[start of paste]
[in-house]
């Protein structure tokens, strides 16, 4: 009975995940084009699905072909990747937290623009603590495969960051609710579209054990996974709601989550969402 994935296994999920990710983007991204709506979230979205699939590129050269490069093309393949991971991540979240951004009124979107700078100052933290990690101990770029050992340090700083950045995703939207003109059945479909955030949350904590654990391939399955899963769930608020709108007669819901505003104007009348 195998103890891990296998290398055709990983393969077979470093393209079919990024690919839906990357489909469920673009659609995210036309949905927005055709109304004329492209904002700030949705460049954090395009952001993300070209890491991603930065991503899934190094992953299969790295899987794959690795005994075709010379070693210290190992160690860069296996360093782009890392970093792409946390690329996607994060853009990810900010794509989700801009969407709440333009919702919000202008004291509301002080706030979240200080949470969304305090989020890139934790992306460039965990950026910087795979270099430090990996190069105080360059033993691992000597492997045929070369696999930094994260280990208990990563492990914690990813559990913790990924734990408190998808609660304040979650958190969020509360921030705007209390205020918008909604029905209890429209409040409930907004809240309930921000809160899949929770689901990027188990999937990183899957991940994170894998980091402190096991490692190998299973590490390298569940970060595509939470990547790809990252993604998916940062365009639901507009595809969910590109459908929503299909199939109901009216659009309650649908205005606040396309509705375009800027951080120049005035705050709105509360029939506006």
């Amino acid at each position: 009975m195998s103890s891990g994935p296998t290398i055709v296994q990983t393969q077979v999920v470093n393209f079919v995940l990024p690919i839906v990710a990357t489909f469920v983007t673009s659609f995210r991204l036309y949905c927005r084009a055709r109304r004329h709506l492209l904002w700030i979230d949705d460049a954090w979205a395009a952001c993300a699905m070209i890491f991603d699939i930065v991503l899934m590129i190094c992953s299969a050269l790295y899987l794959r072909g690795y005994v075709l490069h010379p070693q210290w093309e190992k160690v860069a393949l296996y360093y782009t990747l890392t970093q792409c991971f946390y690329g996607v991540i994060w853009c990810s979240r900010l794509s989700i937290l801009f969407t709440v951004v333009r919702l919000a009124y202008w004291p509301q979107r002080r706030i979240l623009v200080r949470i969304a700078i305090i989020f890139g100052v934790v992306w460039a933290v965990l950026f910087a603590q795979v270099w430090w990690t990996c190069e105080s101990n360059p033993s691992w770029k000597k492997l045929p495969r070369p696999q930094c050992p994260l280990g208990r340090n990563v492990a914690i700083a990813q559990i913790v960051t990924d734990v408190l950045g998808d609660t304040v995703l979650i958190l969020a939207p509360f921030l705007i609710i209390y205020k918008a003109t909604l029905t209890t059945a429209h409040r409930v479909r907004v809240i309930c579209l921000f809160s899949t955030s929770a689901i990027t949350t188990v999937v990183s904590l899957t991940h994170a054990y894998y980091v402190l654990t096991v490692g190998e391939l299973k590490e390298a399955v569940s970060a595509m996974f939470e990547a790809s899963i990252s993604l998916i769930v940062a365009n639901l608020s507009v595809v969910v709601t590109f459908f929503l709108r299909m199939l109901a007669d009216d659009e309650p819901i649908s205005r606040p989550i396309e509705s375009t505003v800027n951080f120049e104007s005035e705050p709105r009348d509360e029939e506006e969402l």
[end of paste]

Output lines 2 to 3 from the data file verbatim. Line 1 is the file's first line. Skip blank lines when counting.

């Protein structure tokens, strides 16, 4: 009975995940084009699905072909990747937290623009603590495969960051609710579209054990996974709601989550969402 994935296994999920990710983007991204709506979230979205699939590129050269490069093309393949991971991540979240951004009124979107700078100052933290990690101990770029050992340090700083950045995703939207003109059945479909955030949350904590654990391939399955899963769930608020709108007669819901505003104007009348 195998103890891990296998290398055709990983393969077979470093393209079919990024690919839906990357489909469920673009659609995210036309949905927005055709109304004329492209904002700030949705460049954090395009952001993300070209890491991603930065991503899934190094992953299969790295899987794959690795005994075709010379070693210290190992160690860069296996360093782009890392970093792409946390690329996607994060853009990810900010794509989700801009969407709440333009919702919000202008004291509301002080706030979240200080949470969304305090989020890139934790992306460039965990950026910087795979270099430090990996190069105080360059033993691992000597492997045929070369696999930094994260280990208990990563492990914690990813559990913790990924734990408190998808609660304040979650958190969020509360921030705007209390205020918008909604029905209890429209409040409930907004809240309930921000809160899949929770689901990027188990999937990183899957991940994170894998980091402190096991490692190998299973590490390298569940970060595509939470990547790809990252993604998916940062365009639901507009595809969910590109459908929503299909199939109901009216659009309650649908205005606040396309509705375009800027951080120049005035705050709105509360029939506006």
């Amino acid at each position: 009975m195998s103890s891990g994935p296998t290398i055709v296994q990983t393969q077979v999920v470093n393209f079919v995940l990024p690919i839906v990710a990357t489909f469920v983007t673009s659609f995210r991204l036309y949905c927005r084009a055709r109304r004329h709506l492209l904002w700030i979230d949705d460049a954090w979205a395009a952001c993300a699905m070209i890491f991603d699939i930065v991503l899934m590129i190094c992953s299969a050269l790295y899987l794959r072909g690795y005994v075709l490069h010379p070693q210290w093309e190992k160690v860069a393949l296996y360093y782009t990747l890392t970093q792409c991971f946390y690329g996607v991540i994060w853009c990810s979240r900010l794509s989700i937290l801009f969407t709440v951004v333009r919702l919000a009124y202008w004291p509301q979107r002080r706030i979240l623009v200080r949470i969304a700078i305090i989020f890139g100052v934790v992306w460039a933290v965990l950026f910087a603590q795979v270099w430090w990690t990996c190069e105080s101990n360059p033993s691992w770029k000597k492997l045929p495969r070369p696999q930094c050992p994260l280990g208990r340090n990563v492990a914690i700083a990813q559990i913790v960051t990924d734990v408190l950045g998808d609660t304040v995703l979650i958190l969020a939207p509360f921030l705007i609710i209390y205020k918008a003109t909604l029905t209890t059945a429209h409040r409930v479909r907004v809240i309930c579209l921000f809160s899949t955030s929770a689901i990027t949350t188990v999937v990183s904590l899957t991940h994170a054990y894998y980091v402190l654990t096991v490692g190998e391939l299973k590490e390298a399955v569940s970060a595509m996974f939470e990547a790809s899963i990252s993604l998916i769930v940062a365009n639901l608020s507009v595809v969910v709601t590109f459908f929503l709108r299909m199939l109901a007669d009216d659009e309650p819901i649908s205005r606040p989550i396309e509705s375009t505003v800027n951080f120049e104007s005035e705050p709105r009348d509360e029939e506006e969402l």